For decades, as the global warming created by human emissions caused land ice to melt and ocean water to expand, scientists warned that the accelerating rise of the sea would eventually imperil the United States’ coastline. Now, those warnings are no longer theoretical: The inundation of the coast has begun. The sea has crept up to the point that a high tide and a brisk wind are all it takes to send water pouring into streets and homes.
The Green Climate Fund, which aims to channel billions of dollars to help poorer nations tackle global warming, is not yet backing the right kind of projects to bring about a sea change in low-carbon development, said its recently departed executive director. Héla Cheikhrouhou, who was appointed as Tunisia’s minister for energy, mining and renewable in its new government on Friday, urged the $10.3-billion fund to provide clearer guidelines on what it is seeking to finance in areas such as water, urban development, energy and transport.
It won’t be easy to get rid of coal. Worried the nation might miss its 2020 target to drastically cut emissions of carbon dioxide, the German government proposed a steep levy last year on the most heavily polluting generators. The tax was intended to deliver a decisive blow against lignite or brown coal, the dirtiest fuel around and Germany’s main source of electricity.
With signals President Obama is on the verge of formally joining the landmark Paris climate agreement, an environmental economist is investigating whether the United States can actually afford to hold up its end of the deal. The rough estimate for the cost of hitting the target ranges from $42 billion to $176 billion every year until 2050, according to Columbia University’s Geoffrey Heal.
A proposed wind farm near Avon has pulled its application for a state permit, one week after nearly 300 people attended a sharply divided public hearing for the project. Prevailing Winds investors withdrew their application Tuesday with the South Dakota Public Utilities Commission (PUC). The move came shortly before the three-member PUC held its regular meeting that morning in Pierre.
Wind and solar can supply 30 percent of the annual power for the nation’s Eastern grid without reliability concerns, new research from the National Renewable Energy Laboratory said. The Eastern Interconnection, which stretches from Maine to New Mexico, currently gets less than 7 percent of its annual power from the two renewable sources. Prior to the study, there was an assumption that 30 percent wind and solar penetration wasn’t possible in the region, said NREL researcher Aaron Bloom. Nobody had conducted a review like NREL’s, which modeled the year 2026 as a test.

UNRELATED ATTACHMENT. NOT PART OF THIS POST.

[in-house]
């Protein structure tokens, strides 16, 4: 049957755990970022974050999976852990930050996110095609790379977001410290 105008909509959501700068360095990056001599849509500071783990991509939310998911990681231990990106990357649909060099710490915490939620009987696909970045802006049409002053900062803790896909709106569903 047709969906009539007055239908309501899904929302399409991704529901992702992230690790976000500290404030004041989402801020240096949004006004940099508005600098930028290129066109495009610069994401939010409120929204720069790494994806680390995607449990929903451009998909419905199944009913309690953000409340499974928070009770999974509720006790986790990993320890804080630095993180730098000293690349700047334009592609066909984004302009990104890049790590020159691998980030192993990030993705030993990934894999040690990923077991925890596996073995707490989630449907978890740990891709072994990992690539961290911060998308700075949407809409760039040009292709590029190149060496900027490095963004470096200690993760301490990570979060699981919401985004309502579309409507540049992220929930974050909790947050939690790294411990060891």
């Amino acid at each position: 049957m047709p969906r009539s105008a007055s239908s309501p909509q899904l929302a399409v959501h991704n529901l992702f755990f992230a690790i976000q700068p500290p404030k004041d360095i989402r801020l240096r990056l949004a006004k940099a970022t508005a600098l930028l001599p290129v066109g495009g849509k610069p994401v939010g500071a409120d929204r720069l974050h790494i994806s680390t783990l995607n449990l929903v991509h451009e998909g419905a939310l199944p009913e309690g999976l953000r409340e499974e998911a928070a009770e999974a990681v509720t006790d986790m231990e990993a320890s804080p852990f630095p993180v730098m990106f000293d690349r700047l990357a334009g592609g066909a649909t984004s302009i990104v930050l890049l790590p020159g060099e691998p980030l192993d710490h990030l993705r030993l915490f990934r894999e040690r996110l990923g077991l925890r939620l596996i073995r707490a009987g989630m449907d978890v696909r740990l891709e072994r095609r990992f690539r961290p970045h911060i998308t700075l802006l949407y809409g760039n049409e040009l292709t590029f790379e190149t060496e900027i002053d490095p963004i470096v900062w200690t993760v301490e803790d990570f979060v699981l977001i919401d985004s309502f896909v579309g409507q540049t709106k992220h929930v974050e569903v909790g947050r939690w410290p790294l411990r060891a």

Florida voters yesterday overwhelmingly approved a measure that removes taxes on renewable energy projects for commercial property, paving the way for solar expansion in the Sunshine State. Roughly 73 percent of voters signed off on Amendment 4, which removes ad valorem, or value-based, taxes on renewable energy projects for commercial property. This would lower the overall cost of those projects for businesses, including the state’s electric companies. Lawmakers, clean energy advocates and business groups immediately released statements praising the vote
President Obama is planning to formally join the Paris climate agreement “as soon as possible,” a top adviser said. Brian Deese gave the update Monday at a White House briefing with reporters in advance of Obama’s trip this week and next to Asia and other locations. Deese said climate change will be a top agenda item in discussions with Chinese leaders including President Xi Jinping, but he did not say whether Obama will sign the agreement on this trip.
For every economist, there exists an equal and opposite economist, and they’re both wrong. Like many jokes, this one is funny (to economists, anyway) because it’s true. What isn’t so funny is its application to the biggest challenge of the 21st century: How to shed a fossil-fuel energy infrastructure that seems hell-bent on destroying us. There are several camps trying to decide how much we must spend to avoid environmental disaster. Consensus on a grand total is a matter of degree, with estimates varying by as much as $8 trillion.
Granholm, now a top adviser in Democratic presidential nominee Hillary Clinton’s transition team and a rumored pick to lead the Energy Department if Clinton is elected, proposed a clean energy policy modeled after the Department of Education’s $4.35 billion Race to the Top. The competitive grant program, which Granholm called a powerful policy and a game changer, helped foster innovation and reforms in state and local K-12 education